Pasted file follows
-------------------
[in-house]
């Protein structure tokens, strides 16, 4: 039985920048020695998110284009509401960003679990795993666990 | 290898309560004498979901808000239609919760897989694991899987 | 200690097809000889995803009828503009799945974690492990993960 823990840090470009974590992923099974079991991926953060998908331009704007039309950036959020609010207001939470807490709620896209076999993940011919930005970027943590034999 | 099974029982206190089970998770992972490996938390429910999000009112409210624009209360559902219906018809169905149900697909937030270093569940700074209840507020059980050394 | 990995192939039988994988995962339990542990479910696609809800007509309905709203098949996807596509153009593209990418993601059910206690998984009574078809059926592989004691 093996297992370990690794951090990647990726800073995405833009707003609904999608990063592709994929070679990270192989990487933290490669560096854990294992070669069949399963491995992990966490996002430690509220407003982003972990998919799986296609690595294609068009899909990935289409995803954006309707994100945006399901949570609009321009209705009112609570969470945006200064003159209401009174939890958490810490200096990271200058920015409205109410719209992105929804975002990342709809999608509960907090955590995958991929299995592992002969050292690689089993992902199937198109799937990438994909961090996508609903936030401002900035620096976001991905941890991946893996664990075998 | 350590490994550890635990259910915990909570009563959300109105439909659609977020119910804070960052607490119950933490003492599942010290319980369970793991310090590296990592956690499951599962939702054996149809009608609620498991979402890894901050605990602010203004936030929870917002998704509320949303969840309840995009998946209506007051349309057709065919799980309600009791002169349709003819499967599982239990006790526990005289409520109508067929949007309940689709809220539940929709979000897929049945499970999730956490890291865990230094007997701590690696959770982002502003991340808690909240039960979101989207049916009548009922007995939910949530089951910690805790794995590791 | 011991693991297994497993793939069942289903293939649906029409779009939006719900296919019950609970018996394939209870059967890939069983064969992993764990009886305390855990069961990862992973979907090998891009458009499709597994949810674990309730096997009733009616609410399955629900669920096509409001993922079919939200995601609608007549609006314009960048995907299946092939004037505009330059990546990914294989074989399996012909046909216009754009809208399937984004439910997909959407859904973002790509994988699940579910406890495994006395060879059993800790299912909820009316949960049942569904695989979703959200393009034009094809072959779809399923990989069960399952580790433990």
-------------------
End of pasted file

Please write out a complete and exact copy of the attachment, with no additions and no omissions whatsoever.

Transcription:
[in-house]
């Protein structure tokens, strides 16, 4: 039985920048020695998110284009509401960003679990795993666990 | 290898309560004498979901808000239609919760897989694991899987 | 200690097809000889995803009828503009799945974690492990993960 823990840090470009974590992923099974079991991926953060998908331009704007039309950036959020609010207001939470807490709620896209076999993940011919930005970027943590034999 | 099974029982206190089970998770992972490996938390429910999000009112409210624009209360559902219906018809169905149900697909937030270093569940700074209840507020059980050394 | 990995192939039988994988995962339990542990479910696609809800007509309905709203098949996807596509153009593209990418993601059910206690998984009574078809059926592989004691 093996297992370990690794951090990647990726800073995405833009707003609904999608990063592709994929070679990270192989990487933290490669560096854990294992070669069949399963491995992990966490996002430690509220407003982003972990998919799986296609690595294609068009899909990935289409995803954006309707994100945006399901949570609009321009209705009112609570969470945006200064003159209401009174939890958490810490200096990271200058920015409205109410719209992105929804975002990342709809999608509960907090955590995958991929299995592992002969050292690689089993992902199937198109799937990438994909961090996508609903936030401002900035620096976001991905941890991946893996664990075998 | 350590490994550890635990259910915990909570009563959300109105439909659609977020119910804070960052607490119950933490003492599942010290319980369970793991310090590296990592956690499951599962939702054996149809009608609620498991979402890894901050605990602010203004936030929870917002998704509320949303969840309840995009998946209506007051349309057709065919799980309600009791002169349709003819499967599982239990006790526990005289409520109508067929949007309940689709809220539940929709979000897929049945499970999730956490890291865990230094007997701590690696959770982002502003991340808690909240039960979101989207049916009548009922007995939910949530089951910690805790794995590791 | 011991693991297994497993793939069942289903293939649906029409779009939006719900296919019950609970018996394939209870059967890939069983064969992993764990009886305390855990069961990862992973979907090998891009458009499709597994949810674990309730096997009733009616609410399955629900669920096509409001993922079919939200995601609608007549609006314009960048995907299946092939004037505009330059990546990914294989074989399996012909046909216009754009809208399937984004439910997909959407859904973002790509994988699940579910406890495994006395060879059993800790299912909820009316949960049942569904695989979703959200393009034009094809072959779809399923990989069960399952580790433990």